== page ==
Mbalageti River Serengeti

Northern Serengeti

 The landscape is dominated by open woodlands (predominantly Commiphora) and hills, ranging from Seronera in the South, to the Mara River in the limit with Kenya. A part from the migratory wildebeest and zebra (which occur from July to August and in November), the bush savannah is the best place to find elephants, giraffes and dik diks.

Serengeti plains

The endless, almost treeless grassland of the south is the most emblematic scenery of the park. This is where the wildebeest breed as they remain in the plains from December to May. Other hoofed animals – zebras, gazelles, impalas, hartebeests, topis, buffalos and waterbucks – also occur in huge numbers during the wet season. Kopjes are granite florations which are very common in the region, and they are great observation posts for predators, as well as a refuge for hyrax and pythons.

Today, the Serengeti National Park, the Ngorongoro Conservation Area and the Maasai Mara Game Reserve across the border in Kenya, protect the greatest and most varied collection of terrestrial wildlife on earth, and one of the last great migratory systems still intact. The Serengeti is the jewel in the crown of Tanzania’s protected areas, which altogether make up some 14% of the country land area, a conservation record that few other countries can match.

The Wildlife 

The Serengeti National Park in Tanzania is known for its incredible diversity and abundance of wildlife. It is home to a vast number of animals, including over 70 species of large mammals and over 500 species of birds. The park is famous for its annual wildebeest migration, where millions of wildebeest and other animals cross the plains in search of food and water.

The Serengeti is also home to a large population of predators such as lions, leopards, and cheetahs, who hunt the herbivores that roam the park. The wide variety of animals in the Serengeti creates a delicate ecosystem where each species plays a crucial role in the balance of nature.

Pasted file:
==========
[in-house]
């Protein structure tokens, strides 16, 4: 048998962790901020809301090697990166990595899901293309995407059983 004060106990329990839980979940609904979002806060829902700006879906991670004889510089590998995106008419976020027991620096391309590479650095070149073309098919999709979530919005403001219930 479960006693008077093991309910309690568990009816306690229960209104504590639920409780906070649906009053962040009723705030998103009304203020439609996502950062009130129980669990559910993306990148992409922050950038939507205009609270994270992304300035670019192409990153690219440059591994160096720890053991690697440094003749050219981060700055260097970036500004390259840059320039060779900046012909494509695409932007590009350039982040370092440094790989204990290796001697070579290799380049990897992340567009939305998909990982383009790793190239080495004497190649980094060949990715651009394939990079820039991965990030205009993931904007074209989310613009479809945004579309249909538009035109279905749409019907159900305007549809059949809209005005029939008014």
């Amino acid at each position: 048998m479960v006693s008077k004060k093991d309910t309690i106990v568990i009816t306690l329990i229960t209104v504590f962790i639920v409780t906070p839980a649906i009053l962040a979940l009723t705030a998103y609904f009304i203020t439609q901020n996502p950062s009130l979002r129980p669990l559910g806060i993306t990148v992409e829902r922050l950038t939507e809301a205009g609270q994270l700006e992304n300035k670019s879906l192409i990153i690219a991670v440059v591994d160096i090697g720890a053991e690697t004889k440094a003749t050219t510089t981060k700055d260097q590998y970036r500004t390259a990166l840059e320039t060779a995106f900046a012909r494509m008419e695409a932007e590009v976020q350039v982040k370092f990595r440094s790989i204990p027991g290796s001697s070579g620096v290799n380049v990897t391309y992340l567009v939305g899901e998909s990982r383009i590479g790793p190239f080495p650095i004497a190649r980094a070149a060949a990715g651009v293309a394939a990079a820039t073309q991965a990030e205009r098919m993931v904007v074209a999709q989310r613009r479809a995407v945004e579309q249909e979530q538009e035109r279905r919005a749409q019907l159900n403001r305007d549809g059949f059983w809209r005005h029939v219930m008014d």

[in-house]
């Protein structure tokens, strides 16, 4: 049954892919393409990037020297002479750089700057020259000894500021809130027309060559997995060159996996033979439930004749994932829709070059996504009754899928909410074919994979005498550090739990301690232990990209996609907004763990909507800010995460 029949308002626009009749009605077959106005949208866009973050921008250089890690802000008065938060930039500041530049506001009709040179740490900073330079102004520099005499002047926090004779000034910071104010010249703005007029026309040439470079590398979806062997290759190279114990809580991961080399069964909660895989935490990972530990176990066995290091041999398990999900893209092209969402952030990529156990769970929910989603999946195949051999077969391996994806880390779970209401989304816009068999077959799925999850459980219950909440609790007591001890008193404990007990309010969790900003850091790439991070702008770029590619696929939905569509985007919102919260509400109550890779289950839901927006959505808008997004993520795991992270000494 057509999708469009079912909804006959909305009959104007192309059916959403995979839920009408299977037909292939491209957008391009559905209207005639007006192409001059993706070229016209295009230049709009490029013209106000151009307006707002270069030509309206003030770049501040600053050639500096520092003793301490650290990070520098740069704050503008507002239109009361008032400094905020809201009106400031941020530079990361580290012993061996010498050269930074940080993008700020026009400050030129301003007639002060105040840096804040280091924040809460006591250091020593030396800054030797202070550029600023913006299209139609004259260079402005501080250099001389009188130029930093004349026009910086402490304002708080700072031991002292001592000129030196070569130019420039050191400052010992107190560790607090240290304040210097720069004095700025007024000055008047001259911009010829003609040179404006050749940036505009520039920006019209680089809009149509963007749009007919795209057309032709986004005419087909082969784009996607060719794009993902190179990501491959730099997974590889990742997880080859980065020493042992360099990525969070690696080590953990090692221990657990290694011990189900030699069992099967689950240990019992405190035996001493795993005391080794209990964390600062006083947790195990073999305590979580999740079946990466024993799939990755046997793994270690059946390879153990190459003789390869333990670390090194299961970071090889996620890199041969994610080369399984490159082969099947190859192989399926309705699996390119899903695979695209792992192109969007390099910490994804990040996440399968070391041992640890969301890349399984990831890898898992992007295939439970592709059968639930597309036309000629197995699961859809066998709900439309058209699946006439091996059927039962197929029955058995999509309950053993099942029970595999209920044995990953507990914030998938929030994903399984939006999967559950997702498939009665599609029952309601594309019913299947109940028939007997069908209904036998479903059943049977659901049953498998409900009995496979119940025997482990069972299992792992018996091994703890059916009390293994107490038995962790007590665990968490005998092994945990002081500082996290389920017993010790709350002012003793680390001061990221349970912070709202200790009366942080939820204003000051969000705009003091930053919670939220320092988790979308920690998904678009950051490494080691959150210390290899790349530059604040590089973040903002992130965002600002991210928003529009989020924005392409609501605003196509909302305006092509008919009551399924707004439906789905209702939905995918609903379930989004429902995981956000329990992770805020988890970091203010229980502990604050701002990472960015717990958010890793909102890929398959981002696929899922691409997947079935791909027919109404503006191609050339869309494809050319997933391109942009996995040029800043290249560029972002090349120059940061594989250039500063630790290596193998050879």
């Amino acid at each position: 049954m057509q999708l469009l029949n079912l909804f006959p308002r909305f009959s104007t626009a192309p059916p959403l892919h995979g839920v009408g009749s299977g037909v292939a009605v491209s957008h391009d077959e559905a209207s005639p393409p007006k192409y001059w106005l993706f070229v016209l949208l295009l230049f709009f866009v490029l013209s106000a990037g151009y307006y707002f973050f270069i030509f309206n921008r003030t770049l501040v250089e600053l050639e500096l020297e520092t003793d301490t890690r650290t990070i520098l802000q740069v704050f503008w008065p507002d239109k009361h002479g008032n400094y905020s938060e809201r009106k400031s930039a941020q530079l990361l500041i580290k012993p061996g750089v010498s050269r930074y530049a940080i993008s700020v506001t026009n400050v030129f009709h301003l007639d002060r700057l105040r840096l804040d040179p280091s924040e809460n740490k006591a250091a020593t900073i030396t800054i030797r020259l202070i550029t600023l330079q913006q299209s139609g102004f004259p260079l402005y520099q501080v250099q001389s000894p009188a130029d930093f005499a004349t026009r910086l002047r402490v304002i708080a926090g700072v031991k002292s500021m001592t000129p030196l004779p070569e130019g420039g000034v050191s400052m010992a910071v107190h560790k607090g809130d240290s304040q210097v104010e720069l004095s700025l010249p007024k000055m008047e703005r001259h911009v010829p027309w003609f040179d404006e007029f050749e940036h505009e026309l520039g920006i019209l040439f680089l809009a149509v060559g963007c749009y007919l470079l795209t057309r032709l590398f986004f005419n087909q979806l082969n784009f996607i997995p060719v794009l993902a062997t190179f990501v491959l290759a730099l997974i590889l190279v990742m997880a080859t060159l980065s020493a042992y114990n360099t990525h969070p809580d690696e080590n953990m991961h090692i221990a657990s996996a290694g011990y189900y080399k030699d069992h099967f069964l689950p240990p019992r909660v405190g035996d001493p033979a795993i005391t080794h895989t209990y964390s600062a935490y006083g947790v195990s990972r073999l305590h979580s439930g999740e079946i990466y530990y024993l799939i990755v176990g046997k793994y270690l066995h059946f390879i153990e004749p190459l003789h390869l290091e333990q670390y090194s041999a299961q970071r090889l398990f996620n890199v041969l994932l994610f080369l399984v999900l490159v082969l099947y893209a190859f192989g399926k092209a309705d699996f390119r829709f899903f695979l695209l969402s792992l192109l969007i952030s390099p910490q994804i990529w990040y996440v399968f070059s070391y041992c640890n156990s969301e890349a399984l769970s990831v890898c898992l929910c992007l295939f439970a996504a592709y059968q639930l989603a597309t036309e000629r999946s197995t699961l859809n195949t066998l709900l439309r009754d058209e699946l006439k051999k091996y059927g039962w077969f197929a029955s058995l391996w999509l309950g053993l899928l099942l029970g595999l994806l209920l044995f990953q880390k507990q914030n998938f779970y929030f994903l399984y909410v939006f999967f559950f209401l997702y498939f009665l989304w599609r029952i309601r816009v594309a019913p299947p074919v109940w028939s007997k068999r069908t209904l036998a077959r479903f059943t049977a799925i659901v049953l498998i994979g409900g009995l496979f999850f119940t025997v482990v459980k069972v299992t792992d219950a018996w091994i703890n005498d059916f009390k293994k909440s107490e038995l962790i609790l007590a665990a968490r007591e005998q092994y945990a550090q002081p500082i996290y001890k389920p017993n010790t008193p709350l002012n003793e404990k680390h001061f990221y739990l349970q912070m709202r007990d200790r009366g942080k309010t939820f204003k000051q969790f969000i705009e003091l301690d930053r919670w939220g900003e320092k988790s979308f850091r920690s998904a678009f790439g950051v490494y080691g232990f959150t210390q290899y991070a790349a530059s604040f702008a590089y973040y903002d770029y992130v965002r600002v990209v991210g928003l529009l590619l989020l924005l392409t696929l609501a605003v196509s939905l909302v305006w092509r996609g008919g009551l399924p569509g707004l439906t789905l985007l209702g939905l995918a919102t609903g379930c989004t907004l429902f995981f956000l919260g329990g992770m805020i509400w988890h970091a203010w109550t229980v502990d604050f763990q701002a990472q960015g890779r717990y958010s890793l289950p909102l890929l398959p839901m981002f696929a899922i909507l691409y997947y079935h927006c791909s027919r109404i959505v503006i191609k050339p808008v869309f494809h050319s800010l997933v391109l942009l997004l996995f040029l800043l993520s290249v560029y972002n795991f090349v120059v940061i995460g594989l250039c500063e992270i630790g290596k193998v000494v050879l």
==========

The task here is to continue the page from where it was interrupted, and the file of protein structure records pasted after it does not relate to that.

Conservation efforts in the Serengeti have been successful in maintaining the populations of many of the park’s iconic species. However, challenges such as habitat loss, poaching, and climate change continue to threaten the wildlife in the Serengeti. It is important for visitors and conservationists alike to work together to protect and preserve this unique and valuable ecosystem.

Activities in Serengeti National Park

Serengeti National Park in Tanzania offers a wide variety of activities for visitors to enjoy. One of the most popular ways to experience the park is through a safari, where visitors can see the incredible wildlife up close. From lions and elephants to giraffes and cheetahs, the Serengeti is home to an impressive array of species, making it an ideal destination for animal lovers.

In addition to safaris, visitors can also take hot air balloon rides over the park, offering a unique perspective on the expansive savannah below. The breathtaking views from above allow visitors to appreciate the vastness and beauty of the Serengeti from a different angle.

For those interested in learning more about the conservation efforts in the park, guided nature walks and lectures are also available. These educational opportunities give visitors a deeper understanding of the important work being done to protect the wildlife and habitats in the Serengeti. Overall, the activities in Serengeti provide a memorable and enriching experience for all who visit.

Planning Your Serengeti Safari

Before you start booking flights and packing binoculars, it’s crucial to understand what makes the Serengeti so special. The Serengeti National Park covers an area of approximately 14,763 square kilometers and is renowned for its annual migration of over 1.5 million wildebeest and 250,000 zebra. It’s also home to a vast array of wildlife, including the Big Five (lion, leopard, rhinoceros, elephant, and Cape buffalo), making it one of the best places in Africa to witness the continent’s incredible biodiversity.

Choosing Your Safari Type

The Serengeti offers a variety of safari experiences to suit different preferences and budgets. Here are a few options:


  • Guided Safaris: A guided safari with an experienced guide can enhance your experience as they share invaluable insights about the park’s ecosystems and wildlife behaviors.
    • Self-Drive Safaris: For the more adventurous, a self-drive safari offers flexibility and a sense of adventure. However, it’s essential to be well-prepared and familiar with the park’s rules and regulations.
    • Luxury Safaris: If you’re looking for comfort and exclusivity, luxury safaris offer top-notch accommodations and personalized services, often including hot air balloon rides and private guides.